Most books on the history of mathematics concentrate their attention on Western mathematics. There is usually some mention of other cultures, but it is not extensive. *Mathematics Across Cultures* is an attempt to tell the rest of the story. It collects articles on the mathematics of non-Western cultures and on the historiographical issues raised by studying this mathematics.

The articles can be divided into three groups. First, there are several methodological articles. These deal with how mathematics is (or can be) communicated across cultures, with what is usually called "ethnomathematics", with philosophical issues about rationality and logic and how they might vary from one culture to another, etc. D'Ambrosio's article, proposing a broad historical framework for understanding the relationship between Western and Non-Western mathematics, is particularly interesting.

The second group of articles discuss the mathematics of cultures that are often discussed in history books: Ancient Iraq (aka Mesopotamia), Ancient Egypt, Medieval Islam, India, China. What is particularly interesting here is the point of view: the authors insist on viewing these mathematical traditions in their own terms, and not in terms of how they anticipated or influenced Western mathematics. The articles by Robson and Ritter are particularly nice.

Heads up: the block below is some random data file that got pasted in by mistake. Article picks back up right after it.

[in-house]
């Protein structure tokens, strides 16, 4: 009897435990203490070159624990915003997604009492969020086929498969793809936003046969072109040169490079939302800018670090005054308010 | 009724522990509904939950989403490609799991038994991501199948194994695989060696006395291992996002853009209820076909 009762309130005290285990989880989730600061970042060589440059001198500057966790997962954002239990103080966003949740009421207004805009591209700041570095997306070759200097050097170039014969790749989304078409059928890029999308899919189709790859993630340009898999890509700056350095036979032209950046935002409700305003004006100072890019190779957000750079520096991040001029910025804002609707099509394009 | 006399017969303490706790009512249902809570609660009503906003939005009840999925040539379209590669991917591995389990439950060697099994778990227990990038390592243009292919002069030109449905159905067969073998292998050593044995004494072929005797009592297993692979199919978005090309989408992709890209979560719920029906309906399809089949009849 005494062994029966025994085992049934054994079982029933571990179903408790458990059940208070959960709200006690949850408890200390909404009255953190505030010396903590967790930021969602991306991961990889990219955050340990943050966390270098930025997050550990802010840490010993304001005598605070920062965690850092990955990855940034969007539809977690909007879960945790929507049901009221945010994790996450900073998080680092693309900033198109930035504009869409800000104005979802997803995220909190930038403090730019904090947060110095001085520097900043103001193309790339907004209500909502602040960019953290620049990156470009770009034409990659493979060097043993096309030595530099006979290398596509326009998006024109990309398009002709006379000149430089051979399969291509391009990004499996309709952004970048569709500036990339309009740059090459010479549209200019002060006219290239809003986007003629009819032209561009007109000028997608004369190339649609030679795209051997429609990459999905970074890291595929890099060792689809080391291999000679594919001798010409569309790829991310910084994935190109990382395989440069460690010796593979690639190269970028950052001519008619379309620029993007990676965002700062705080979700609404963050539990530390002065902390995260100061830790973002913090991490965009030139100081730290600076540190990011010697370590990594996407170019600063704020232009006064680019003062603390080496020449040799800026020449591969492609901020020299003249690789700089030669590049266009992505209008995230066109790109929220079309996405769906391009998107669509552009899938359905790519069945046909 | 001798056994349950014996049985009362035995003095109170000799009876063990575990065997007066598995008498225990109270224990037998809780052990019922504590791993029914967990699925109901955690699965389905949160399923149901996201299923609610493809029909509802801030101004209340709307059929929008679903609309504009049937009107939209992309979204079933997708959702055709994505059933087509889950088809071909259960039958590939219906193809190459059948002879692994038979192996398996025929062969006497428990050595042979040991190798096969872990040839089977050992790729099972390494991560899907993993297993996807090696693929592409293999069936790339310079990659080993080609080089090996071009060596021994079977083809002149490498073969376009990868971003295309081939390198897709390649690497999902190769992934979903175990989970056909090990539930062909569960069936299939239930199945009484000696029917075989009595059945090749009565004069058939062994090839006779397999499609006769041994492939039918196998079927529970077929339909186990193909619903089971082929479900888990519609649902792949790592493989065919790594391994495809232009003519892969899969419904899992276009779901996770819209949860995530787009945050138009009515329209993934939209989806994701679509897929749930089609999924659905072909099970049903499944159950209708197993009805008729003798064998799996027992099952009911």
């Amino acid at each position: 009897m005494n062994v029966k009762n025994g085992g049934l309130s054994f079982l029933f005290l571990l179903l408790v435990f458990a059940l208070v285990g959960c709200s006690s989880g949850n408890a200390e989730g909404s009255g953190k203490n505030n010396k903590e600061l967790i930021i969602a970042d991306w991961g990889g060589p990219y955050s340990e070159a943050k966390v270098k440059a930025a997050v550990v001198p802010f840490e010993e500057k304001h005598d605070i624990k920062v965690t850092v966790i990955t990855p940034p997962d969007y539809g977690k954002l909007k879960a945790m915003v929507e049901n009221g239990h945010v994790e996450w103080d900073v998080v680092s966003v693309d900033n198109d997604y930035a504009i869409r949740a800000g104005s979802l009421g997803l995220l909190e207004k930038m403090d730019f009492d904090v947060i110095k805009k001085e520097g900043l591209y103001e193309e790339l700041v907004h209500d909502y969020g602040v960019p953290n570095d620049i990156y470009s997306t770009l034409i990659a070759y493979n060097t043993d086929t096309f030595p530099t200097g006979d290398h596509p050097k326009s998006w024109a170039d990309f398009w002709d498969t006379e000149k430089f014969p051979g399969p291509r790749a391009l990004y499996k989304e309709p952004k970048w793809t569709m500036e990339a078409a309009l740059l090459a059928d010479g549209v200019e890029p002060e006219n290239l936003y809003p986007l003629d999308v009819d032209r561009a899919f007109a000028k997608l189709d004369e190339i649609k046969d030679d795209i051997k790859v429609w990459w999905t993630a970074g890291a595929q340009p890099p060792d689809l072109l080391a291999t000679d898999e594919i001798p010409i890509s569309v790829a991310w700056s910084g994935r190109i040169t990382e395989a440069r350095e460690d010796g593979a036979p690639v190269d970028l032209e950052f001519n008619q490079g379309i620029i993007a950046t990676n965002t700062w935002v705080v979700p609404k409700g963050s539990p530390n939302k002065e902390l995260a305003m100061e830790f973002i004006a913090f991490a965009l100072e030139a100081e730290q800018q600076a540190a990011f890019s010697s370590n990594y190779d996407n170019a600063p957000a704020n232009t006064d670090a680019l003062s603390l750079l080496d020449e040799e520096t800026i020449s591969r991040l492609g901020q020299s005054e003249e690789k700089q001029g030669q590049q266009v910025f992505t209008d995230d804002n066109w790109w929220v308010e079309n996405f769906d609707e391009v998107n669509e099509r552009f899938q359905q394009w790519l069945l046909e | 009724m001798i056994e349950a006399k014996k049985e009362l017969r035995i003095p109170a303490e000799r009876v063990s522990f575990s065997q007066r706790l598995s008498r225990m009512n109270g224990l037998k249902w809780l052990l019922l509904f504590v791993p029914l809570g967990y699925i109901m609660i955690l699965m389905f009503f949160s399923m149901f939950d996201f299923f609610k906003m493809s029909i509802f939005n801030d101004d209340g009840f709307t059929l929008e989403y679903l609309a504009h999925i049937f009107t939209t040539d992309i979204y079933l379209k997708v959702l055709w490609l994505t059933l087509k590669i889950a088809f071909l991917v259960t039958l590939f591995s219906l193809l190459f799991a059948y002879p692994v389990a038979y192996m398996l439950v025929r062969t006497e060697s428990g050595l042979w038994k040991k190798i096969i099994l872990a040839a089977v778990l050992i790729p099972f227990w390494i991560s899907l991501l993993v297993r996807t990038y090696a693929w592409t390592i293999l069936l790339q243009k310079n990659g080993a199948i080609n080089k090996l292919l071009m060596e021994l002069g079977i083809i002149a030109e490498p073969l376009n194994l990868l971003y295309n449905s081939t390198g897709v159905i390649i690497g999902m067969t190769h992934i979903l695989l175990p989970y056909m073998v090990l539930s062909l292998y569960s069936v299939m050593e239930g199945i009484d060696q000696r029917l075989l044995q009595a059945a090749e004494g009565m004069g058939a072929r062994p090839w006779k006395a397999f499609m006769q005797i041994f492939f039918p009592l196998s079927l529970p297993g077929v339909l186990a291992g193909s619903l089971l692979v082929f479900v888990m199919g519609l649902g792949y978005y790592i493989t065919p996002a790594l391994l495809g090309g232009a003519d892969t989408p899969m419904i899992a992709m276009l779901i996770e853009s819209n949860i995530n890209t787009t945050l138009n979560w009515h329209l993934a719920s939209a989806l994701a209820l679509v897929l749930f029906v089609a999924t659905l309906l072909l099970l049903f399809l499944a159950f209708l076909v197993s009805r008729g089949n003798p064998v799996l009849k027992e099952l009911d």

Third, there are articles on cultures that are discussed much less often: the Hebrew mathematical tradition, the Incas and other Mesoamerican cultures, the Sioux, Pacific cultures, Australia, Subsaharan Africa, Korea, Japan. These are fascinating, and mostly new to me.

Overall, we have here a valuable corrective and supplement to the usual history books.

Fernando Q. Gouvêa (fqgouvea@colby.edu) is the editor of **FOCUS** and **MAA Online**.